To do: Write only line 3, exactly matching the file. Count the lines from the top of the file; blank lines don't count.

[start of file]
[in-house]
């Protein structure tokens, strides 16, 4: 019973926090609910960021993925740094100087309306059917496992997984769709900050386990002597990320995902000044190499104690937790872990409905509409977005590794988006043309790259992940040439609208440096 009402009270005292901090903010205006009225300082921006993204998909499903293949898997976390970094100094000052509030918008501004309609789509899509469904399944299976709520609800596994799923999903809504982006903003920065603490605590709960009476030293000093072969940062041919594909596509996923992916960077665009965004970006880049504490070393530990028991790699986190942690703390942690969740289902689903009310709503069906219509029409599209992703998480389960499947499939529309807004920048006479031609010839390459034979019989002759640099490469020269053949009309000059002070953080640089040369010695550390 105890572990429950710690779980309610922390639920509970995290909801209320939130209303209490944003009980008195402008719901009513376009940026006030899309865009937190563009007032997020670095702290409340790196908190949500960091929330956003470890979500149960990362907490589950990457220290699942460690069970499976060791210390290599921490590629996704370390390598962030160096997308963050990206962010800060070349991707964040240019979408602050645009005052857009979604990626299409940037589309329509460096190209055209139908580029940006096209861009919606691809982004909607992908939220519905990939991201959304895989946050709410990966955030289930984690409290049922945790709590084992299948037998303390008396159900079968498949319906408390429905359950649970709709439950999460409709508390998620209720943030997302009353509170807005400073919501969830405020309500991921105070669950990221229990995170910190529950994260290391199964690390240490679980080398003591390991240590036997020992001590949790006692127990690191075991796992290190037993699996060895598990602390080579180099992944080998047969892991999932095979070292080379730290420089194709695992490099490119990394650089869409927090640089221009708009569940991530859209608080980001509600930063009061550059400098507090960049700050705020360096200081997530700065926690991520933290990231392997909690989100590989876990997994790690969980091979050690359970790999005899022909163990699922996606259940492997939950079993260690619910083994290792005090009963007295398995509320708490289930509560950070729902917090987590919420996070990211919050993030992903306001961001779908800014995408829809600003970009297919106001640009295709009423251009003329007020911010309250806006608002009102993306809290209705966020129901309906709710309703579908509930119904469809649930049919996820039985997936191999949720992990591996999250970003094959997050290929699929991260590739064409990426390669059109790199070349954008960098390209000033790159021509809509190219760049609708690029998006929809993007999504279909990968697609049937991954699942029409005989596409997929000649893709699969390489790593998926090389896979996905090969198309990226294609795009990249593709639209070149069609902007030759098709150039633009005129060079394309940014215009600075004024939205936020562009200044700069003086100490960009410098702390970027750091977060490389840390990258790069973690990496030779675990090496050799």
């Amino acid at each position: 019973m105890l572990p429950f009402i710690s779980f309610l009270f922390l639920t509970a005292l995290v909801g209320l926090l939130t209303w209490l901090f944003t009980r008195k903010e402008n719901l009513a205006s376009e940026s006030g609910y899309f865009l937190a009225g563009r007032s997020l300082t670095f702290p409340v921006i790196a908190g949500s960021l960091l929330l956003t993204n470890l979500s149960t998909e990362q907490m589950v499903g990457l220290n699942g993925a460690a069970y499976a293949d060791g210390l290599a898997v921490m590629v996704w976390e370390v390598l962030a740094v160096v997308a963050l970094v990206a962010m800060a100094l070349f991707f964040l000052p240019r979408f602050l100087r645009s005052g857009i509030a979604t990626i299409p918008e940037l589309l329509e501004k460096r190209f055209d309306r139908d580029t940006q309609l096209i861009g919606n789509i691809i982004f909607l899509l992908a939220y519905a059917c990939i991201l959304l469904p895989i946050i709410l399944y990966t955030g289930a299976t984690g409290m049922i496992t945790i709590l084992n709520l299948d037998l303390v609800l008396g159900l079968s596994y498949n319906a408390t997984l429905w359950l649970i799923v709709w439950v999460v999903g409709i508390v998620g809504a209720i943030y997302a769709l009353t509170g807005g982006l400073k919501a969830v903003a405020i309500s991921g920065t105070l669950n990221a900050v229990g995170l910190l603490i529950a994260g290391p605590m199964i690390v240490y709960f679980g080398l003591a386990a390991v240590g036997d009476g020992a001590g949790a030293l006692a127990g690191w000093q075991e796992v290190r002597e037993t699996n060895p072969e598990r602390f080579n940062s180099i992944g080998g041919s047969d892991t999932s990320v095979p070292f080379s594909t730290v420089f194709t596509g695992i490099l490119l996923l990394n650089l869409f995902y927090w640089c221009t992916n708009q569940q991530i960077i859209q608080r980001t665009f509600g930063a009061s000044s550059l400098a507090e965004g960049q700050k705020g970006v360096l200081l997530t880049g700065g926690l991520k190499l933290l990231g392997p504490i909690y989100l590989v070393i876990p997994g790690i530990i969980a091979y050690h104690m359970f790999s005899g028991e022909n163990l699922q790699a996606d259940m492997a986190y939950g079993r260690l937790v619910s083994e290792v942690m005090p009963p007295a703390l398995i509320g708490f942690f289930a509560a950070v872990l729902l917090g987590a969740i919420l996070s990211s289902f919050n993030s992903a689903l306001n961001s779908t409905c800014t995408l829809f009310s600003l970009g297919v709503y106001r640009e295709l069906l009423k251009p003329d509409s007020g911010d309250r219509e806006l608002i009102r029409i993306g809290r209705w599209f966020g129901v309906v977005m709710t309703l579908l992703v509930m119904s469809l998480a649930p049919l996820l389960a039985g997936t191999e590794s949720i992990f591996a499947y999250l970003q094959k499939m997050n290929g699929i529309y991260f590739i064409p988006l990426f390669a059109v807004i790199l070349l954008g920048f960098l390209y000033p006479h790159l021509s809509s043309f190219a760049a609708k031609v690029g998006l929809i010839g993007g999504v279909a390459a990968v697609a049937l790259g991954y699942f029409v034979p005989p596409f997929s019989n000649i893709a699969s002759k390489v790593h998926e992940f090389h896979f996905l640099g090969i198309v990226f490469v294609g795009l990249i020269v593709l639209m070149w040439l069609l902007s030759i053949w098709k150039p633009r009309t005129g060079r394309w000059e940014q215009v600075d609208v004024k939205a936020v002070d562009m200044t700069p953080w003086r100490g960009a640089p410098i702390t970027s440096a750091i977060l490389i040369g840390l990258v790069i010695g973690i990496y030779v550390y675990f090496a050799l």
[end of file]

């Amino acid at each position: 019973m105890l572990p429950f009402i710690s779980f309610l009270f922390l639920t509970a005292l995290v909801g209320l926090l939130t209303w209490l901090f944003t009980r008195k903010e402008n719901l009513a205006s376009e940026s006030g609910y899309f865009l937190a009225g563009r007032s997020l300082t670095f702290p409340v921006i790196a908190g949500s960021l960091l929330l956003t993204n470890l979500s149960t998909e990362q907490m589950v499903g990457l220290n699942g993925a460690a069970y499976a293949d060791g210390l290599a898997v921490m590629v996704w976390e370390v390598l962030a740094v160096v997308a963050l970094v990206a962010m800060a100094l070349f991707f964040l000052p240019r979408f602050l100087r645009s005052g857009i509030a979604t990626i299409p918008e940037l589309l329509e501004k460096r190209f055209d309306r139908d580029t940006q309609l096209i861009g919606n789509i691809i982004f909607l899509l992908a939220y519905a059917c990939i991201l959304l469904p895989i946050i709410l399944y990966t955030g289930a299976t984690g409290m049922i496992t945790i709590l084992n709520l299948d037998l303390v609800l008396g159900l079968s596994y498949n319906a408390t997984l429905w359950l649970i799923v709709w439950v999460v999903g409709i508390v998620g809504a209720i943030y997302a769709l009353t509170g807005g982006l400073k919501a969830v903003a405020i309500s991921g920065t105070l669950n990221a900050v229990g995170l910190l603490i529950a994260g290391p605590m199964i690390v240490y709960f679980g080398l003591a386990a390991v240590g036997d009476g020992a001590g949790a030293l006692a127990g690191w000093q075991e796992v290190r002597e037993t699996n060895p072969e598990r602390f080579n940062s180099i992944g080998g041919s047969d892991t999932s990320v095979p070292f080379s594909t730290v420089f194709t596509g695992i490099l490119l996923l990394n650089l869409f995902y927090w640089c221009t992916n708009q569940q991530i960077i859209q608080r980001t665009f509600g930063a009061s000044s550059l400098a507090e965004g960049q700050k705020g970006v360096l200081l997530t880049g700065g926690l991520k190499l933290l990231g392997p504490i909690y989100l590989v070393i876990p997994g790690i530990i969980a091979y050690h104690m359970f790999s005899g028991e022909n163990l699922q790699a996606d259940m492997a986190y939950g079993r260690l937790v619910s083994e290792v942690m005090p009963p007295a703390l398995i509320g708490f942690f289930a509560a950070v872990l729902l917090g987590a969740i919420l996070s990211s289902f919050n993030s992903a689903l306001n961001s779908t409905c800014t995408l829809f009310s600003l970009g297919v709503y106001r640009e295709l069906l009423k251009p003329d509409s007020g911010d309250r219509e806006l608002i009102r029409i993306g809290r209705w599209f966020g129901v309906v977005m709710t309703l579908l992703v509930m119904s469809l998480a649930p049919l996820l389960a039985g997936t191999e590794s949720i992990f591996a499947y999250l970003q094959k499939m997050n290929g699929i529309y991260f590739i064409p988006l990426f390669a059109v807004i790199l070349l954008g920048f960098l390209y000033p006479h790159l021509s809509s043309f190219a760049a609708k031609v690029g998006l929809i010839g993007g999504v279909a390459a990968v697609a049937l790259g991954y699942f029409v034979p005989p596409f997929s019989n000649i893709a699969s002759k390489v790593h998926e992940f090389h896979f996905l640099g090969i198309v990226f490469v294609g795009l990249i020269v593709l639209m070149w040439l069609l902007s030759i053949w098709k150039p633009r009309t005129g060079r394309w000059e940014q215009v600075d609208v004024k939205a936020v002070d562009m200044t700069p953080w003086r100490g960009a640089p410098i702390t970027s440096a750091i977060l490389i040369g840390l990258v790069i010695g973690i990496y030779v550390y675990f090496a050799l």